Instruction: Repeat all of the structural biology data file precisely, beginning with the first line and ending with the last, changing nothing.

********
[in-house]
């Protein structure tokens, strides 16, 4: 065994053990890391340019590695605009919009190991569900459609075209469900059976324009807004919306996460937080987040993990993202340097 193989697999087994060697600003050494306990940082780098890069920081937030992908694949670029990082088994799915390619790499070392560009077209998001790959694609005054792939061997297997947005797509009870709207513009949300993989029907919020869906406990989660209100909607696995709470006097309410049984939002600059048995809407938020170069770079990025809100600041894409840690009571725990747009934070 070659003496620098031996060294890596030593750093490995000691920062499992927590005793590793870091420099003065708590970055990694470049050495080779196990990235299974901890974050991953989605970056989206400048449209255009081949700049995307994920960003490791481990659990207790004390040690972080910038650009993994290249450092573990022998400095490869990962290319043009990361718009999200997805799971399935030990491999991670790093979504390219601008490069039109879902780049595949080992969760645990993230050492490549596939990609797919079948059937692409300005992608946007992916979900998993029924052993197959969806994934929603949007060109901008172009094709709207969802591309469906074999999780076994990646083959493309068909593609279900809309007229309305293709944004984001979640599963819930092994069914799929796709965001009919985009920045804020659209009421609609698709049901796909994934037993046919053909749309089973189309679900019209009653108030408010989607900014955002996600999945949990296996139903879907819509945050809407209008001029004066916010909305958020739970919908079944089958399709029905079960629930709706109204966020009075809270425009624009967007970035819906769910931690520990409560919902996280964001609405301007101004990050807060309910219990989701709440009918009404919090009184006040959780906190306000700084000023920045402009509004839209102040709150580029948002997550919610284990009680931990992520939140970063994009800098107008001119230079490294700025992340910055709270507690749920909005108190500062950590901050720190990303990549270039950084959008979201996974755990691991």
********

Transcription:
[in-house]
């Protein structure tokens, strides 16, 4: 065994053990890391340019590695605009919009190991569900459609075209469900059976324009807004919306996460937080987040993990993202340097 193989697999087994060697600003050494306990940082780098890069920081937030992908694949670029990082088994799915390619790499070392560009077209998001790959694609005054792939061997297997947005797509009870709207513009949300993989029907919020869906406990989660209100909607696995709470006097309410049984939002600059048995809407938020170069770079990025809100600041894409840690009571725990747009934070 070659003496620098031996060294890596030593750093490995000691920062499992927590005793590793870091420099003065708590970055990694470049050495080779196990990235299974901890974050991953989605970056989206400048449209255009081949700049995307994920960003490791481990659990207790004390040690972080910038650009993994290249450092573990022998400095490869990962290319043009990361718009999200997805799971399935030990491999991670790093979504390219601008490069039109879902780049595949080992969760645990993230050492490549596939990609797919079948059937692409300005992608946007992916979900998993029924052993197959969806994934929603949007060109901008172009094709709207969802591309469906074999999780076994990646083959493309068909593609279900809309007229309305293709944004984001979640599963819930092994069914799929796709965001009919985009920045804020659209009421609609698709049901796909994934037993046919053909749309089973189309679900019209009653108030408010989607900014955002996600999945949990296996139903879907819509945050809407209008001029004066916010909305958020739970919908079944089958399709029905079960629930709706109204966020009075809270425009624009967007970035819906769910931690520990409560919902996280964001609405301007101004990050807060309910219990989701709440009918009404919090009184006040959780906190306000700084000023920045402009509004839209102040709150580029948002997550919610284990009680931990992520939140970063994009800098107008001119230079490294700025992340910055709270507690749920909005108190500062950590901050720190990303990549270039950084959008979201996974755990691991």